The comics who are waging war on comedy

Some turncoat comedians want to ban ‘offensive’ comedy gigs.

Christian Butler

Topics Free Speech

‘Lenny Bruce was policed by the police. Now we’ve got to a case where acts seem to be policing the other acts.’ So says Alfie Noakes (pictured), the London comedy promoter who runs the We Are Funny Project. He became the latest target of comedy censorship after inviting feminist comedian Kate Smurthwaite to appear at Feminist Talking Points, a comedy night exploring modern feminism from a variety of angles. After she posted the invitation on Facebook, accompanied by an outraged rant, the venue cancelled the show.

She wasn’t the only comedian to take offence. Noakes says that one comedian made the ludicrous allegation that female comics were reluctant to gig for him because ‘so many have left with post-traumatic stress disorder’. Their main objection centres on a piece Noakes wrote for Chortle, in which he encouraged comedians to joke about the excesses of radical feminism. In her post, Smurthwaite said she’d rather ‘eat [her] own young’ than perform at Noakes’ event, imploring the venue to ‘stop hosting this kind of pointless bigotry’.

And that’s just what Farr’s School of Dancing in Hackney chose to do – it cancelled the event, even though the We Are Funny Project runs three shows a week there. When asked to comment, Antic London, which runs the venue, said Noakes’s inclusion of a link to his Chortle article in his invitation to performers ‘turned a neutral invitation into one loaded with personal opinion that muddied the waters. Antic London is an inclusive company that believes in equality for all and we reflect this in our programming.’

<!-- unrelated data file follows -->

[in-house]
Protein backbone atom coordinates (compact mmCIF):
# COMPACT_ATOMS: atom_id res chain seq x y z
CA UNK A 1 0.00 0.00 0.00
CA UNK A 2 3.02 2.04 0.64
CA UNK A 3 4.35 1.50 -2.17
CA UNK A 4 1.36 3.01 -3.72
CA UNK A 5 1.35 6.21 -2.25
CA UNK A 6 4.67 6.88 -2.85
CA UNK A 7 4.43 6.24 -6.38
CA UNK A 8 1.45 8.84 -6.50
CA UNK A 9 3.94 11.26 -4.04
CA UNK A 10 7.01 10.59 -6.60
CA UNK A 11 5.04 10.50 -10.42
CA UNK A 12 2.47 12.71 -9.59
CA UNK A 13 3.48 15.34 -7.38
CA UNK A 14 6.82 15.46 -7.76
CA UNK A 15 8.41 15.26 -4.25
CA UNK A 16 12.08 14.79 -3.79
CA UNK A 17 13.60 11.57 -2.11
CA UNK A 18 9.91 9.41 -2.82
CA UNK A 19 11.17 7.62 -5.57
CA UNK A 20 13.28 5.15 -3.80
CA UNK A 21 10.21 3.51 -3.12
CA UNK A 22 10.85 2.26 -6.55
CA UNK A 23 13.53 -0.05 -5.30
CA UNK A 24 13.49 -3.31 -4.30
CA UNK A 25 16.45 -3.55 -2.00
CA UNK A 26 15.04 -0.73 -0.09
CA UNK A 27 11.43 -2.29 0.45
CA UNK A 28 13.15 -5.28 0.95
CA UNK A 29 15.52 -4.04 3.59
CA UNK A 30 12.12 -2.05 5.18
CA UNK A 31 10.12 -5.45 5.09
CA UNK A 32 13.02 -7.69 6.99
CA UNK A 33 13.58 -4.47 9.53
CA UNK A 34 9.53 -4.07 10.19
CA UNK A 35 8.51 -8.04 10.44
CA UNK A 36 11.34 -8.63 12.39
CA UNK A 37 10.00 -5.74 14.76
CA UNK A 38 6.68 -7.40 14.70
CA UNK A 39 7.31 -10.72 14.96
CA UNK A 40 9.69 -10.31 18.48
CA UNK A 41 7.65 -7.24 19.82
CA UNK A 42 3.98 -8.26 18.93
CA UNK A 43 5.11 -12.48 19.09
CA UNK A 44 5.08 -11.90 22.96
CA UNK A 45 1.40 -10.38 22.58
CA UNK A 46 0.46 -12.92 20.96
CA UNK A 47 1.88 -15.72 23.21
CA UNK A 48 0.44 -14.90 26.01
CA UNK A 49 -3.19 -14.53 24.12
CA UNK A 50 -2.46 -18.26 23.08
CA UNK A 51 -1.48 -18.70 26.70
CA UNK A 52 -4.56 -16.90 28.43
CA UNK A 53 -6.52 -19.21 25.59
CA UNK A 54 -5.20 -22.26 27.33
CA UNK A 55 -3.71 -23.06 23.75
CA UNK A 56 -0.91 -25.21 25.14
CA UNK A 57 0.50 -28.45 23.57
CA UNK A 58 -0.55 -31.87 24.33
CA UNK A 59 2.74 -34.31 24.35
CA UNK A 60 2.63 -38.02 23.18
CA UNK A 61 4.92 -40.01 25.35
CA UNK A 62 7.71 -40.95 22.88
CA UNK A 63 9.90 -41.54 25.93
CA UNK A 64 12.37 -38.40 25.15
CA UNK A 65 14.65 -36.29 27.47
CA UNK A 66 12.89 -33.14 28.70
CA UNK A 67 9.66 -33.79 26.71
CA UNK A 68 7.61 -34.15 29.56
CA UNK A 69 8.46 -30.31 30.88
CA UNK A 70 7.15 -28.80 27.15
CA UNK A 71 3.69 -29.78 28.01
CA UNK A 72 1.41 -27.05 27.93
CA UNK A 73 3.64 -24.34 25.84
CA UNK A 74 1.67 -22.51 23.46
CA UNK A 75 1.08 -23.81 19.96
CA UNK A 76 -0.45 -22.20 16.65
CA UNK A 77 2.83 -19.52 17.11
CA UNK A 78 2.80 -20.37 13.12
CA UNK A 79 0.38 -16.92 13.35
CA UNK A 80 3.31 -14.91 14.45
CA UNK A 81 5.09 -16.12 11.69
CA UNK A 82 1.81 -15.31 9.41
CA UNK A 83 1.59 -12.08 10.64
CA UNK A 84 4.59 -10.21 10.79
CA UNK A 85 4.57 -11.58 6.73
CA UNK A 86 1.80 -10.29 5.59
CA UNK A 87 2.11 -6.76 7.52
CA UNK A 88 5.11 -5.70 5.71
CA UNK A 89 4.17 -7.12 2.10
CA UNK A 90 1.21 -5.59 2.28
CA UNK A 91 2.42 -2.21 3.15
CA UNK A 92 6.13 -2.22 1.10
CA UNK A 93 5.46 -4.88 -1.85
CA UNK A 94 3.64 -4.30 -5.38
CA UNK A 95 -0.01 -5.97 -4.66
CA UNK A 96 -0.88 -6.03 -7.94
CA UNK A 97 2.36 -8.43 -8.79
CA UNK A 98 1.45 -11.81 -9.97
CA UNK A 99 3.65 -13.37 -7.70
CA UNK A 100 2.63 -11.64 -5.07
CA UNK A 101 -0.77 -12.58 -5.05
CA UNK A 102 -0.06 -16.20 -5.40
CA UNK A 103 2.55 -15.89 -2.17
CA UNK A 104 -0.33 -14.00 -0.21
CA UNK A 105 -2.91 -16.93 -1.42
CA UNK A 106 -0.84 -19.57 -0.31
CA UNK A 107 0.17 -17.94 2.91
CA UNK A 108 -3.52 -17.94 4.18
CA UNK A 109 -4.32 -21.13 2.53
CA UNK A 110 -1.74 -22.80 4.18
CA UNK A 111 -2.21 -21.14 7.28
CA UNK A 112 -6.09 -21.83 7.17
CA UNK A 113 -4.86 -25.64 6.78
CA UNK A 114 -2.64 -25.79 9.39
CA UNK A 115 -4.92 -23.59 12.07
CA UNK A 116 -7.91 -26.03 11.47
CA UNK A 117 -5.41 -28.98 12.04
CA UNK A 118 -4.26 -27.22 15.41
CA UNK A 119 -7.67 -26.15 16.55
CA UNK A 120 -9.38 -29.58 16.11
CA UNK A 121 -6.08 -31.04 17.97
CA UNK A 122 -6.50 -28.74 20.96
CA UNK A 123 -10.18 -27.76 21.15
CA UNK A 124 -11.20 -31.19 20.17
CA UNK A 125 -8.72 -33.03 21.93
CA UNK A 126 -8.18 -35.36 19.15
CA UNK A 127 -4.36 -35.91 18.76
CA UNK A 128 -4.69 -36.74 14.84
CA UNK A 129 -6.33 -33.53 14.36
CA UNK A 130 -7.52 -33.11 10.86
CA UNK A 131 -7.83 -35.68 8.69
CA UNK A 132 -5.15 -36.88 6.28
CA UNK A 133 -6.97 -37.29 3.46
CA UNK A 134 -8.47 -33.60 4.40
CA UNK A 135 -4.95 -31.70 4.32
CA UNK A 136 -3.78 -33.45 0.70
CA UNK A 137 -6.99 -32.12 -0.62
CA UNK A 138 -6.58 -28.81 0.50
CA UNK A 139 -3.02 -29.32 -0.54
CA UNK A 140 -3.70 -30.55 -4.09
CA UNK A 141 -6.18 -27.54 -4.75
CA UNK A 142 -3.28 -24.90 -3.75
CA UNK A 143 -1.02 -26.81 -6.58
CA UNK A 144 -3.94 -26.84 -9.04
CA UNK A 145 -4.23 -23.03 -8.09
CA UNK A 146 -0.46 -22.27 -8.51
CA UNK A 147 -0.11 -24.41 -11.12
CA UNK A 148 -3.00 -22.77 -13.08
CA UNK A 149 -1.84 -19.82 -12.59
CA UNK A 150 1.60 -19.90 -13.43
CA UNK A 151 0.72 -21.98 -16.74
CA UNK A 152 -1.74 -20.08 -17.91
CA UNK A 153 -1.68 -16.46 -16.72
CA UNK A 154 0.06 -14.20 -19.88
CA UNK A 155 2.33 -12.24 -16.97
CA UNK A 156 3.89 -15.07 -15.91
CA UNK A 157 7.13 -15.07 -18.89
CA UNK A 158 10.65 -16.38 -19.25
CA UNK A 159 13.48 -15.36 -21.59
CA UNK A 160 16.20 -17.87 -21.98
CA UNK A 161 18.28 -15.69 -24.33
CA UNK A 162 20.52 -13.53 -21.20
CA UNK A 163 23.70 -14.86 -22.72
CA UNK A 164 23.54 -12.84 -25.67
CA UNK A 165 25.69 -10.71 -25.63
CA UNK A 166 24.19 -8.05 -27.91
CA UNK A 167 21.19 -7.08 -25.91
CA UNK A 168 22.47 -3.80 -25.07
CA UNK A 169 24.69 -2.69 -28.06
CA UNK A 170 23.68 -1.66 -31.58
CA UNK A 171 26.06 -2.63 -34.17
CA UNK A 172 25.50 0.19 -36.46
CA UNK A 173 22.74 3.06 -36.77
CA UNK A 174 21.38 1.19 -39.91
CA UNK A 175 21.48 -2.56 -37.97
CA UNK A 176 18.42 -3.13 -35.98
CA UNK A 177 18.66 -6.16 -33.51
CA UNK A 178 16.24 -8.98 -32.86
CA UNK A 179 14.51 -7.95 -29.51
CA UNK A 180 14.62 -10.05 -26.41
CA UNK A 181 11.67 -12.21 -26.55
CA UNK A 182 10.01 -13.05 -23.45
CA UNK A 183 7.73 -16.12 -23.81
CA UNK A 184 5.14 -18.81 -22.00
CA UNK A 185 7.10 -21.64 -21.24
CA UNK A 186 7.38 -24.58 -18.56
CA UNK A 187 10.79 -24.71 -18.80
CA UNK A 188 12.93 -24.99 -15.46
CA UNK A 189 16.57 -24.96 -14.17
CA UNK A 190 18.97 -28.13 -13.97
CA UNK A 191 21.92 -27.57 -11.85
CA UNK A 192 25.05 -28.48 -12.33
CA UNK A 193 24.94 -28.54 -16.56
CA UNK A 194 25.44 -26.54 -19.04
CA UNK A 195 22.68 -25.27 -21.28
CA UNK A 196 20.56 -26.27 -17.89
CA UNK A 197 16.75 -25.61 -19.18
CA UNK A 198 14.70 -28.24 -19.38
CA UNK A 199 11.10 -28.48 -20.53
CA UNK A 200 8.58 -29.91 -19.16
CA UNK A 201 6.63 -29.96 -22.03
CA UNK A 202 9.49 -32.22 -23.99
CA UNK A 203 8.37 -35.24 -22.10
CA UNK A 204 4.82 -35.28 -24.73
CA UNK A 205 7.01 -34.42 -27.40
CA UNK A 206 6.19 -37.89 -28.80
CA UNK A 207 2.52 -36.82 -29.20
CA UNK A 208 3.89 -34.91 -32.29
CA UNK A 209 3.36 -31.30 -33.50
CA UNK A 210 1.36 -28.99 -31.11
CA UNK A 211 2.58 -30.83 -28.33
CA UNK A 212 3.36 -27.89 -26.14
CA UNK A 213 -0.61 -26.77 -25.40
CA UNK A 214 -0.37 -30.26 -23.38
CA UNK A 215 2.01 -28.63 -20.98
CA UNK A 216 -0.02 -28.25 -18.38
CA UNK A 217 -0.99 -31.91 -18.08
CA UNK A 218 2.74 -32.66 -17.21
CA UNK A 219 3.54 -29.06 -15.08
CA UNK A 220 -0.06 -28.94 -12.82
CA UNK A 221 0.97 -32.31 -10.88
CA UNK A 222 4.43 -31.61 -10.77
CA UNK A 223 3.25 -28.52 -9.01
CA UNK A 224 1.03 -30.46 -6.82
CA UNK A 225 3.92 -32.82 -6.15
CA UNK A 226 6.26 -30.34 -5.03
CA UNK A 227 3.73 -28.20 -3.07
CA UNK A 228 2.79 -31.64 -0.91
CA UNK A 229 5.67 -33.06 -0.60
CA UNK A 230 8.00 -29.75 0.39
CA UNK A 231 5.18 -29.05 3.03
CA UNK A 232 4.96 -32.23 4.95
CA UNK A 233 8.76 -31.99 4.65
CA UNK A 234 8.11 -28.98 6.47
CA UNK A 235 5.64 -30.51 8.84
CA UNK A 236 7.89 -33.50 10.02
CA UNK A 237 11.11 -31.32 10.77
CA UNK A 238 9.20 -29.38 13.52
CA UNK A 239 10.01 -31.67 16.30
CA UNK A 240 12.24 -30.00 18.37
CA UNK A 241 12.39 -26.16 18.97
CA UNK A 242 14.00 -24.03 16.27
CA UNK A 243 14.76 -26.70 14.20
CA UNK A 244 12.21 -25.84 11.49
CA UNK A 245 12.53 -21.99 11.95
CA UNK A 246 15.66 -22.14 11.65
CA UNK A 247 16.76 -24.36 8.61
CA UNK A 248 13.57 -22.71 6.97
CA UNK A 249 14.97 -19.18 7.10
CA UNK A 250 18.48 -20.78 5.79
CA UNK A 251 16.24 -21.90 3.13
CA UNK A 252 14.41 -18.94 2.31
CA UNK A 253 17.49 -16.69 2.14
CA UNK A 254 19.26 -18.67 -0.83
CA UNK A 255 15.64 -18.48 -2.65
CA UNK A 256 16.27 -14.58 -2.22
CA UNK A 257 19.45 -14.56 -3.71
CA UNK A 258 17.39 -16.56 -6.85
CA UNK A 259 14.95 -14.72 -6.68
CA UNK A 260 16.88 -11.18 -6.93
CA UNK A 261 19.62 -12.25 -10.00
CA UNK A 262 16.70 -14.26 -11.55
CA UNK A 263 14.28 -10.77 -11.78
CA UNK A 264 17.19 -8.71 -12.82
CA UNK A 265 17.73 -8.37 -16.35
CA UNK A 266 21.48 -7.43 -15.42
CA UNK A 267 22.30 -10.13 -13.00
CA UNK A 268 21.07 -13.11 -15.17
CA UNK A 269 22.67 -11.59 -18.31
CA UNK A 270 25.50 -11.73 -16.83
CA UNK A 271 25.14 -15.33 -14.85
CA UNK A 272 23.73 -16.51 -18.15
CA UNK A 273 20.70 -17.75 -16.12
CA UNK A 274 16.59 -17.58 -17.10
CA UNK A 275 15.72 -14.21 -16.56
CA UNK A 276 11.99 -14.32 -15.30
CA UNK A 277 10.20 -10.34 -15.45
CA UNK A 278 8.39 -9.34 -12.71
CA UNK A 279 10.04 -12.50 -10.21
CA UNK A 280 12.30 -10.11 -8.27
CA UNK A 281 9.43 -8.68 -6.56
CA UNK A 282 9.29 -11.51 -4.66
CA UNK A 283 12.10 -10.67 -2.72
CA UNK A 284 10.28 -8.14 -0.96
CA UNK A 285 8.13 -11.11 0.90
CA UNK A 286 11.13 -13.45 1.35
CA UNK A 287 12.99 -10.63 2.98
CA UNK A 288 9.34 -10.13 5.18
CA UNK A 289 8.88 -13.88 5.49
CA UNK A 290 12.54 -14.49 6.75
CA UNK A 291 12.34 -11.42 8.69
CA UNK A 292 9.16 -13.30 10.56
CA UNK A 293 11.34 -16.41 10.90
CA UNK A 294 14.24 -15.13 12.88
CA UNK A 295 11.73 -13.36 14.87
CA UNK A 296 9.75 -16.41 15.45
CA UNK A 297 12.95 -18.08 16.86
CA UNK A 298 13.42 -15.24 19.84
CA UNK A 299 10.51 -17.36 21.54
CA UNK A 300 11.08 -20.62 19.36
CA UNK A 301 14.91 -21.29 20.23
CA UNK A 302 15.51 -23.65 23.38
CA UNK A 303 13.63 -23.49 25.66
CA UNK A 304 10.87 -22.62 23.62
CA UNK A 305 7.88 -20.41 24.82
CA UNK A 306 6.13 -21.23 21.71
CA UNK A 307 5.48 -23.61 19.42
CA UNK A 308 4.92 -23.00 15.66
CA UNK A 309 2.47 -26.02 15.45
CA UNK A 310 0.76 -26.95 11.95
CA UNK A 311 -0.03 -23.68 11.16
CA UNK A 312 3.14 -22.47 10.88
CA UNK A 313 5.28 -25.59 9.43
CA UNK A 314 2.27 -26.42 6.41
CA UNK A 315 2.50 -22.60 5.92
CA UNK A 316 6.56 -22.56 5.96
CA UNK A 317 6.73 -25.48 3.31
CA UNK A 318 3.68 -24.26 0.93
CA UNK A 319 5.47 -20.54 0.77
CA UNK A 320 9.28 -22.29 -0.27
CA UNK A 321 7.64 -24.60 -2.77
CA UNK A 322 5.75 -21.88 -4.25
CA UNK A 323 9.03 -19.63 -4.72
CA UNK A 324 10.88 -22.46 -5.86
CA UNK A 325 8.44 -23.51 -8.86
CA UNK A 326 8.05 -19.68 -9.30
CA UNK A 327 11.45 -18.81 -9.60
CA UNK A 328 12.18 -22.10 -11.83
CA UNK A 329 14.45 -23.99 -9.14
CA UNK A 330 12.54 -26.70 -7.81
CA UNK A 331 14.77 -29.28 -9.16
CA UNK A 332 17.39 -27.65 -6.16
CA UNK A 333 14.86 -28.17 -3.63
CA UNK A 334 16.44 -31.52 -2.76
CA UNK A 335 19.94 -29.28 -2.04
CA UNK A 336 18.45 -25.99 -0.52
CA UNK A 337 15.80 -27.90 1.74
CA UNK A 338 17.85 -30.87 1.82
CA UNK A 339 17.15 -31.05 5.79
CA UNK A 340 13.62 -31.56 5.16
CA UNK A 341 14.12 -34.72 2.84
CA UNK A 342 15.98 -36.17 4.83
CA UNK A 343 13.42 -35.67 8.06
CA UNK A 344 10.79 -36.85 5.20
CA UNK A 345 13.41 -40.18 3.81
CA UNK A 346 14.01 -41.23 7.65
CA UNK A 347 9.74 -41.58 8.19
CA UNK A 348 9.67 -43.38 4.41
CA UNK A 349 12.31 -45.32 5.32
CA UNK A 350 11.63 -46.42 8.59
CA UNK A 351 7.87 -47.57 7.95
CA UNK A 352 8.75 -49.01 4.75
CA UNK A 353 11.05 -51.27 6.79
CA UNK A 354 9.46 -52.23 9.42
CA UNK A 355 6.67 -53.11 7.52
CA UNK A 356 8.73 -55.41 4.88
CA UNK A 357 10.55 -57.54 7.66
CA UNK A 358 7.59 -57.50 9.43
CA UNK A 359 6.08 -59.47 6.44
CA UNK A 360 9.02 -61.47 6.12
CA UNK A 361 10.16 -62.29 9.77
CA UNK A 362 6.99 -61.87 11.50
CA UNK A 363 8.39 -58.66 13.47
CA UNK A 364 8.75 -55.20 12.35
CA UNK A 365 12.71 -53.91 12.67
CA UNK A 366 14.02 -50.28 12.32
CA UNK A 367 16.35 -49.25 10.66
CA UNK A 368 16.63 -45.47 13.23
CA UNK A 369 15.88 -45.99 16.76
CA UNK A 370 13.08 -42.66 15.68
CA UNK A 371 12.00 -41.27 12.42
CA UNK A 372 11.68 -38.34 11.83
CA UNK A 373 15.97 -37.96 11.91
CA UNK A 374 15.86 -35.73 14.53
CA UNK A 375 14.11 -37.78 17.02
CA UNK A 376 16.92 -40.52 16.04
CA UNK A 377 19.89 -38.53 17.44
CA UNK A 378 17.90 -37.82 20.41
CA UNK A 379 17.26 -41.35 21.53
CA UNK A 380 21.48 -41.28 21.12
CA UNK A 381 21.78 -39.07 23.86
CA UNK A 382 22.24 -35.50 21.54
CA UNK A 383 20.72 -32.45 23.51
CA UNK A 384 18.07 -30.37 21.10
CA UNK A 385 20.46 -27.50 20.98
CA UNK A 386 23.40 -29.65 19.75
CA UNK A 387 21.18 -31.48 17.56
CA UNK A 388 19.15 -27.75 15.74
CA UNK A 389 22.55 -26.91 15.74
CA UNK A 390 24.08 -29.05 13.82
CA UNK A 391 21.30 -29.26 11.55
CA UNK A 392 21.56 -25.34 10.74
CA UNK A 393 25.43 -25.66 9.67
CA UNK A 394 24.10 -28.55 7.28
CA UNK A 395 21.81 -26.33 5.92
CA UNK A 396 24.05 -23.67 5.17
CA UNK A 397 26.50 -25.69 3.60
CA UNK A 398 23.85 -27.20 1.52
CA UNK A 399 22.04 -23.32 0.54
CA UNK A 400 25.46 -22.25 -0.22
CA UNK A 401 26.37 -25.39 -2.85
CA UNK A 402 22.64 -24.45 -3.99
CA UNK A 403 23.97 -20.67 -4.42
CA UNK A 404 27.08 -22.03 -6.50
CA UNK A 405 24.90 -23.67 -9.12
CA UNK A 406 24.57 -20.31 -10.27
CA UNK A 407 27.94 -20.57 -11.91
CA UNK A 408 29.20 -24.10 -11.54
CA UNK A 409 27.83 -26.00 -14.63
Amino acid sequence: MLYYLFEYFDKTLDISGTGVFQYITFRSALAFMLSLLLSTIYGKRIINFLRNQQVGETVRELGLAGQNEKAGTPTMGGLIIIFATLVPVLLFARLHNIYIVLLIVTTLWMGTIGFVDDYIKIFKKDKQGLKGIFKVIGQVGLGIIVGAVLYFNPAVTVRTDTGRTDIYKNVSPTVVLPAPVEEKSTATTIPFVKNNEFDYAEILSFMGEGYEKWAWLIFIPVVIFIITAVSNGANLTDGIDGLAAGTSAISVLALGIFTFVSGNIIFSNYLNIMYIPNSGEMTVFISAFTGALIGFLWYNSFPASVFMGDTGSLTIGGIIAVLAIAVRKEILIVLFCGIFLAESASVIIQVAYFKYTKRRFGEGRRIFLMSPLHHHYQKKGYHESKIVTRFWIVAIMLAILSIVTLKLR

Not all comics are so thin-skinned. Samantha Pressdee, who hosts the Men, Sex & Feminism podcast and was billed to appear at the show, feels that some successful, right-on comics are No Platforming her ‘and other less established and less Oxbridge-educated comics, grateful for an exciting opportunity’. As Noakes says, ‘when it’s a comedian that calls for censorship of the show, that is a step too far and highly alarming’.

Thankfully, Feminist Talking Points went ahead last week at a new venue, The Star of Kings in King’s Cross. It was not ‘a load of privileged blokes punching down’, as one critic not in attendance imagined, but a half-female, half-male line-up. Even this was criticised by some feminists, who felt that men shouldn’t be on a bill discussing feminism at all. ‘It’s a no-win situation’, explains Noakes. ‘So many feminist arguments are based on men and men’s behaviour. We absolutely have a right to respond, to ask questions and respond to allegations.’

Alongside more established comedians, such as Nathan Cassidy, headliner Chelsea Hart and a surprise guest spot from Will Franken, the bill also featured up-and-coming acts. One, a male victim of sexual assault, expressed his detachment from the #MeToo campaign. Another, a comedienne in her 70s, recalled how she was asked to leave an anti-nuclear protest because she had brought her baby son to a ‘female-only’ rally. Had a new venue not been secured, the online outrage would have prevented not only ‘privileged’ men from expressing their views at the original gig, but also victims of sexual assault and fellow feminists.

An audience poll at The Star of Kings even suggested over half the audience identified as feminists. Apparently they could take a joke better than some comedians.

Christian Butler is a spiked columnist. Follow him on Twitter: @CPAButler.

Picture by: Steve Best

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Topics Free Speech


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